Xiaoyu Alan Zheng and Ted Vorburger of PML's Semiconductor and Dimensional Metrology Division were appointed to the Organization of Scientific Area Committees' (OSAC) Subcommittee on Firearms and Toolmarks, part of an initiative by NIST and the Department of Justice to strengthen forensic science in the United States. The subcommittee will focus on standards and guidelines related to determination of whether an evidence bullet or cartridge case was fired from a suspect weapon. At present, there are no national standards in this field. Current guidelines and recommendations in the Firearms and Toolmarks field are used as quality check documents, however these guidelines have not gone through a standards development process. In their respective roles, Zheng and Vorburger will bring NIST expertise and provide leadership in the standardization of firearm and toolmark examinations. They attended the first OSAC subcommittee meeting in Norman, OK, on Jan. 20-22, 2015.
Zheng accepted an assignment to the task group on "Technology Development, Validation, and Implementation." The group will provide standards and guidelines for evaluating new measurement and comparison methods (e.g., the use of 3D topography microscopes and correlation algorithms) to enhance the process of firearm and toolmark examinations. Its scope includes (1) hardware for the 3D surface measurement of cartridge cases, bullets, and other toolmarks, (2) software for assessing degree of similarity and common origin, and (3) processes for applying new technologies in forensic laboratories to activities such as hit verification (i.e., verifying an examiner's visual comparison through the use of 3D tech), virtual microscopy (i.e., the use of 3D topography data to make an identification instead of examining the physical evidence), inter-lab data exchange, and dispute resolution.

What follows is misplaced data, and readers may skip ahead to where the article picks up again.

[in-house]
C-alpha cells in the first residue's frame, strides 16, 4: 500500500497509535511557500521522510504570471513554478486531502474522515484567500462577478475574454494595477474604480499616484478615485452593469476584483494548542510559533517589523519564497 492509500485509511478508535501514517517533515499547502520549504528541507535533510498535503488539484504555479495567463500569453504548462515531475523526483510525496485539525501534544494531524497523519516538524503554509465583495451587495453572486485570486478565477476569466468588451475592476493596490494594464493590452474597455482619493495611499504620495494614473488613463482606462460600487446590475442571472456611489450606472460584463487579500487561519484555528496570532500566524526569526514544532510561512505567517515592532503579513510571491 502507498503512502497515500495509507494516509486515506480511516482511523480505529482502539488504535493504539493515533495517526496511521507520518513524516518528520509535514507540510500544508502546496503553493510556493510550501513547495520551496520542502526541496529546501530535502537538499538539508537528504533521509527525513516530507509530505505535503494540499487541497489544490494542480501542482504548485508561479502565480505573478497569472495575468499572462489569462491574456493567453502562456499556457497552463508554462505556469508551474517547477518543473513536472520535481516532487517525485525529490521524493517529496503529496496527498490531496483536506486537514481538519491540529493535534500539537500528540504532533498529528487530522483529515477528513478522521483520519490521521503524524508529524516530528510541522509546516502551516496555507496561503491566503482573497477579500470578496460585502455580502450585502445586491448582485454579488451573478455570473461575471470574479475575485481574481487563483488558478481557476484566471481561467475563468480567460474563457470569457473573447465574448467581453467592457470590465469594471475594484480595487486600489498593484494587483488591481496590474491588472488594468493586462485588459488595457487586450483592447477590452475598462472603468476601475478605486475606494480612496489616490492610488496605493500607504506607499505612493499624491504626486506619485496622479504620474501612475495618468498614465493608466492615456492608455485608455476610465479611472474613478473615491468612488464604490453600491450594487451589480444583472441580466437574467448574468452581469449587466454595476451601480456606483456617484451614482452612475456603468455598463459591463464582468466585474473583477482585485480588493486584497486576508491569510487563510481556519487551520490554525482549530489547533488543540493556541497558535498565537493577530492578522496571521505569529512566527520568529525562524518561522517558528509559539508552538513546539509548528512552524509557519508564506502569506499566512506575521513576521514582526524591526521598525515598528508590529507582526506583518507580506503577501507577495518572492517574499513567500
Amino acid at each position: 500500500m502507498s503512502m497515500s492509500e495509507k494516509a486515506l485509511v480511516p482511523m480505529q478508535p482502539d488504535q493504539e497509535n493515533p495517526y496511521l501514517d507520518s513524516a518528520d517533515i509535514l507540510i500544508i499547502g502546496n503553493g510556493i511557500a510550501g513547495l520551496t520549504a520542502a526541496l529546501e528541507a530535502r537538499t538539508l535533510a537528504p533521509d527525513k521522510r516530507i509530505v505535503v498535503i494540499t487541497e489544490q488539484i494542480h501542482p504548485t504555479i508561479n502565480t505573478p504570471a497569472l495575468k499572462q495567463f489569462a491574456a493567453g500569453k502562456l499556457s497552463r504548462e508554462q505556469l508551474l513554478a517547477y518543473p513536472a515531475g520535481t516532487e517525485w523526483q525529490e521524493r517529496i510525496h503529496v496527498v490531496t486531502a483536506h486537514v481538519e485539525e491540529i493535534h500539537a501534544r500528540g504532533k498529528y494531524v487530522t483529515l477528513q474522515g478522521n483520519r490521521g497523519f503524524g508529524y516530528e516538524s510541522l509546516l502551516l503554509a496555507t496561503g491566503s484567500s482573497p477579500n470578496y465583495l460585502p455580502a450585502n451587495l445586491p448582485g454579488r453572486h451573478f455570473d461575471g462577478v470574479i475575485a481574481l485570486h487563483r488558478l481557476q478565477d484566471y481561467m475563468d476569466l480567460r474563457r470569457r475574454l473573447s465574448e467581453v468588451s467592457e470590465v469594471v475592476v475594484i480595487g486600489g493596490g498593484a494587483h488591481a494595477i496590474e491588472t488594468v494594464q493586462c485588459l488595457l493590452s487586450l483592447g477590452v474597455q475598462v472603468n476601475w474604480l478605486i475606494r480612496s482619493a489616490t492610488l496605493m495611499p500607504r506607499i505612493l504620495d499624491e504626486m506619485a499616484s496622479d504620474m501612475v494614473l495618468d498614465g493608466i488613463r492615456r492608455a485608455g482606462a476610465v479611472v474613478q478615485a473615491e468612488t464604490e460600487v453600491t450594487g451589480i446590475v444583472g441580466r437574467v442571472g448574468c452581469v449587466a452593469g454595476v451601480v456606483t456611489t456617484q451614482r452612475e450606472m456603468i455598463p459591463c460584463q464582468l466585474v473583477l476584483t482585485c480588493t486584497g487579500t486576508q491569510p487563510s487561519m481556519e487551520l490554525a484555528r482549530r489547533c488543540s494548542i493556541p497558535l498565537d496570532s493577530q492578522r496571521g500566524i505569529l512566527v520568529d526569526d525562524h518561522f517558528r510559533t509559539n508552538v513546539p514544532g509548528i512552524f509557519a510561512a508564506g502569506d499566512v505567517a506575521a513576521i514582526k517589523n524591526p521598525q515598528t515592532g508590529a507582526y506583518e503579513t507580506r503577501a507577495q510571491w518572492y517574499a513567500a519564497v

Vorburger accepted an assignment to chair the task group on "Uncertainty of Measurements." This group will create procedures to express the uncertainty for measurements of physical quantities that matter for firearm and toolmark analysis. This includes issues associated with quantifying uncertainty in decision making.
"OSAC pulls together a broad stakeholder base of forensic science practitioners, researchers, and academics to identify and develop consensus-based documentary standards for specific forensic science disciplines," explains John P. Jones of NIST's Special Programs Office. "This diverse group of stakeholders which includes many practitioners, ensures that the standards approved through the OSAC process will be scientifically based and represent the best in industry practice. By encouraging all practitioners to leverage the OSAC approved standards, the forensic science industry will develop a more uniform approach to conducting specific forensic science analyses including in firearms examinations.
"In a courtroom setting, the officers of the court can ask practitioners if they followed or employed specific OSAC approved standards for the analysis they conducted. The answer could be yes or no and there would be a reason provided as to why the examiner chose their course of action. By having standards, it allows all parties affected by a specific examination process to have a basis by which to conduct an examination or inquire about the process used to generate the results. This increases transparency and also encourages all practitioners to use scientifically validated methods approved by a national body."